Spoiler right there in the title! Relax: any further spoilers will come after the jump, so consider this your official Alert. I attended a media screening of Tron: Legacy last night, and it was a massive cattle call — a huge IMAX theater packed to the gills with people who, I’m guessing, count blogging as their main and likely sole media credential. Not that there’s anything wrong with that, especially for a movie ostensibly targeted at computer-friendly folks. However, as someone old enough to have seen the original Tron movie in theaters and to have been obsessed with the subsequent arcade game, I have absolutely no idea if Tron: Legacy is going to have any appeal for contemporary feckless youth.
The first Tron movie was considered a box-office failure. It was super-weird and had all these computerized graphics going on, papered over what amounted to a really simple adventure mythology messiah plot. But even though the parallel is not exact, and the repercussions would take years to manifest, Tron was probably responsible for introducing the concept of virtual reality into pop culture in a way that made a little bit of sense to non-nerds.
I’m not going to dwell much on the plot of either the new sequel or the original. (Gridbugs, by the way, were barely-seen little critters from the first movie that figured heavily in the arcade game, pictured above.) Rather, I’m compelled to wonder just what you’ll think of Tron: Legacy if you weren’t steeped in the lore of its predecessor. The distinctive visual style of Tron came from a charmingly half-baked iteration of what it would be like to run around in a very primitively rendered 3D world of simple forms. Everything was blocky, composed of blocks, or moved at block-like right angles. The world was called the Grid, after all. This was 1982. Software that made this kind of imagery in a real-world production environment at the time was limited to engineering and architectural purposes, so it wasn’t about properly illustrating a sumptuously curved seashell or anime princess.
Tron: Legacy definitely takes that visual aesthetic and runs with it as far as current technology will go; modern interface design intercuts with loving nostalgia for the look and feel of the old-school Tron GUI, so to speak. But this is the Troniverse as re-imagined under the Apple design philosophy. Corners are rounded off, interfaces work by touch, menus pop up and rotate pleasingly. Even the legendary light cycles swoop and swoosh in elegant ellipses, rather than the traditionally abrupt 90-degree turns.
It’s very pretty, and as someone who grew up with the original movie, it’s fun to see the updated look. But again, a viewer lacking that historical perspective will wonder why the smashing special effects are often mixed with a weird retro vibe. I can load up any first-person shooter and blow someone away with a shotgun, and their exploding, organic viscera will be lovingly detailed and disgusting. In Tron: Legacy, destroyed people still shatter into little blocks, generally mimicking the first movie. The people-blocks are really cool, don’t get me wrong! But this Disney violence definitely comes with universe-wide parental controls.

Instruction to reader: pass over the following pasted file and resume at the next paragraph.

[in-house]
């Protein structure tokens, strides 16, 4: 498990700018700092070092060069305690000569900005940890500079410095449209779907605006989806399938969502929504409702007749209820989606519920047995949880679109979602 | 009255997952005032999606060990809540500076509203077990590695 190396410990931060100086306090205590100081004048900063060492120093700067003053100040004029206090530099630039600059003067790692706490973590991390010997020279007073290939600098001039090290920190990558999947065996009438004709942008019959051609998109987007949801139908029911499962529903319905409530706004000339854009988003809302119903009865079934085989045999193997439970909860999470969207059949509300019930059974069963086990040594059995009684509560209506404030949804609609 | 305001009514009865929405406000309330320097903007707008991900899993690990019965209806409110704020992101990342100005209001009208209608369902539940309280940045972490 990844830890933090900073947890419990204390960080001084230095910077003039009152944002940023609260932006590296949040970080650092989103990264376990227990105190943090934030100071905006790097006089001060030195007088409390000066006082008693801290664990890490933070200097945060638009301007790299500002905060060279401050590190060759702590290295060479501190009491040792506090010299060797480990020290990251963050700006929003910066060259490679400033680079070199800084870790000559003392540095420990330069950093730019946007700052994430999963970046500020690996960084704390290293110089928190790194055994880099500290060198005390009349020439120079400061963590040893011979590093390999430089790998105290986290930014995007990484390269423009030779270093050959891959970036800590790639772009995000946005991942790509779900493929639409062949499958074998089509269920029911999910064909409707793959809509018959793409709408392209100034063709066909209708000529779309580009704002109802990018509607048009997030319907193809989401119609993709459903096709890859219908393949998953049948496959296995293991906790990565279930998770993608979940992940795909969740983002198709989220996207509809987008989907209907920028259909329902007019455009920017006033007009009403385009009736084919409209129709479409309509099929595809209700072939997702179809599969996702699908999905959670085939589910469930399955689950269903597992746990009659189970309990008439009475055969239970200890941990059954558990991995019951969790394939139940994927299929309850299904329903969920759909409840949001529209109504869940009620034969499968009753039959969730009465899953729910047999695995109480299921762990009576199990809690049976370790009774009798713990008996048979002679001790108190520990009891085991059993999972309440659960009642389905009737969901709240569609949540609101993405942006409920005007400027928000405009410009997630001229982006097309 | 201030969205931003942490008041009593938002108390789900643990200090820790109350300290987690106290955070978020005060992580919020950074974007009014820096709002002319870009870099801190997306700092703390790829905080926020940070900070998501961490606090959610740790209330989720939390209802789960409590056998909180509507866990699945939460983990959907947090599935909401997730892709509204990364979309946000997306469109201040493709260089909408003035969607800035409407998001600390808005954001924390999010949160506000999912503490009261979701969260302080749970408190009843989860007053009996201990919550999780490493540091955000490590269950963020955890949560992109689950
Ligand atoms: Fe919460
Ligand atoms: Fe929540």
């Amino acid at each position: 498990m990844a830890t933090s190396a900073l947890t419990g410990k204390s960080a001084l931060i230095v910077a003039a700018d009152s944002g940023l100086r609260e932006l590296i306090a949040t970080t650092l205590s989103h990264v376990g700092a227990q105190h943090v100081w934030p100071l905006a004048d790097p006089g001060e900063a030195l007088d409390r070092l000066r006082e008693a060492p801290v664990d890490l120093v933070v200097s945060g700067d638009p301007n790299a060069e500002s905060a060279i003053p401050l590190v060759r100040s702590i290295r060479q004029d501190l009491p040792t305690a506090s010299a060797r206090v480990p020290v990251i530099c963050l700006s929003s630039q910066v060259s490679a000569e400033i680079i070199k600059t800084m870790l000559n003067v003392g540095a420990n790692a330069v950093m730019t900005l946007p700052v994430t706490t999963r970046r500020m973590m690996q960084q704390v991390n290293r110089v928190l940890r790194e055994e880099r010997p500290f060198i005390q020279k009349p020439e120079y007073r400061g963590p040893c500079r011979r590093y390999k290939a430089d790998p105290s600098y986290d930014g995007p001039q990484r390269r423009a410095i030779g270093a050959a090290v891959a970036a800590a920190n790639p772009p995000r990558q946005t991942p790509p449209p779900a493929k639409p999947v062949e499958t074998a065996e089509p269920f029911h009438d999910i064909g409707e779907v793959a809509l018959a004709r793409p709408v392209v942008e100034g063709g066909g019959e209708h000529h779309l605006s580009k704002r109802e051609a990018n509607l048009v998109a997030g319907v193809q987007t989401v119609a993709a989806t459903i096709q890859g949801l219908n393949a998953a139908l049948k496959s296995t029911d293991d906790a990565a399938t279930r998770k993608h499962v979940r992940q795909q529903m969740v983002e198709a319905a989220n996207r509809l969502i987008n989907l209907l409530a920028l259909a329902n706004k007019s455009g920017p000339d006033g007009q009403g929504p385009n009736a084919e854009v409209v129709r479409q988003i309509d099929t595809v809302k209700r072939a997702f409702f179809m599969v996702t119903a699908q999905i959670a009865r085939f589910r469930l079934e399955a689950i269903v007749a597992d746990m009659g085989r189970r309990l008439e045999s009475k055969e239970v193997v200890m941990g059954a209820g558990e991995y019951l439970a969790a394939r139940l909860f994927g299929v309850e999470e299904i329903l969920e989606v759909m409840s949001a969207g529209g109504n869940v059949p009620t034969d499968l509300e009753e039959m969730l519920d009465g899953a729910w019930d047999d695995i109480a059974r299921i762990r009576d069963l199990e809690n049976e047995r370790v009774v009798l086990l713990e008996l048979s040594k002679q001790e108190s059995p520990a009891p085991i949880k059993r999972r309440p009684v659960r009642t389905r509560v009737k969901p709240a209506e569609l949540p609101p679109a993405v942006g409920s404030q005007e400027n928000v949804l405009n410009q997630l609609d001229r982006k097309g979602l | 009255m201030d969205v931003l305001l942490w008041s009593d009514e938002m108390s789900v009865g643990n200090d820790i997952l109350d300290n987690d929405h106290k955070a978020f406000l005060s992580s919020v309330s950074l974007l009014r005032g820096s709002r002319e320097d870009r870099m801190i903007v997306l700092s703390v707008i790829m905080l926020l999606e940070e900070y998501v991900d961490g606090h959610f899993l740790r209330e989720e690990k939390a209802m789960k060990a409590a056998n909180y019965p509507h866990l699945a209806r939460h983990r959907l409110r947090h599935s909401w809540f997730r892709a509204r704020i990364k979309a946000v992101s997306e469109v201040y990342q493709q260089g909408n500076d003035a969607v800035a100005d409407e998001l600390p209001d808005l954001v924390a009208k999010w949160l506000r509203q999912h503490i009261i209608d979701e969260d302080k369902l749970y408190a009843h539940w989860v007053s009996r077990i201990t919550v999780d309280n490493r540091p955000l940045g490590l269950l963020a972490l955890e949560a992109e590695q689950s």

And that general nostalgia for the original Tron visual style becomes a charming joke of its own, eventually. For example, the Tron: Legacy cityscape renders every space — from office to lab to throne room to street — in the same vocabulary of flat metal, glass, and neon. This is most apparent when the main characters visit a super-exclusive penthouse nightclub that looks indistinguishable from the allegedly seedy back alleys below. Daft Punk is DJing in the club, though, so that’s a little different.
Speaking of Daft Punk, I’m not sure I need listen to their soundtrack on its own, but they do stellar work on this movie’s music. Ironically perhaps, the tunes at times feel like a more seamless update of Tronology than the movie itself. The only forced moment occurs when they DJ at the club in “person.” Electronic house music appears to have followed the same evolutionary track in this bottle universe as it did in real-world Europe, apparently.
When watching Tron: Legacy, it’s somewhat painfully obvious what sequences are custom-engineered for porting to video games, though that doesn’t mean they’re not thrilling to watch onscreen. And all that aside, the most revolutionary special effect is the youngification of Jeff Bridges’ face for the evil, ageless CLU character. There’s still something demonstrably weird about this effect, but it’s by far the best example to date. It doesn’t matter so much when you know the pseudo-face you’re looking at belongs to a piece of software, since you would expect some Uncanny Valley mileage. But the differences are striking, and not really in a bad way. I don’t want to see this become a way to insert dead or ancient actors back into new movies, but in this case it feels right on a villainous doppelganger.
“What’s Tron?” asked someone who was told I was going to this screening. That’s really the question, as I just don’t know how broad the mainstream appeal can be for an update of what amounts to a techie cult favorite. Other than continuity fascists, I think most Tron fans will like the new movie. I actually would have preferred a little more divergence from the canon, just to shake things up, but it’s still a pleasant trip down memory lane. I guess the net effect is similar to what my dad will experience when he sees the Coen brothers’ update of True Grit, where Jeff Bridges plays an ornery old coot in the proverbial non-virtual flesh.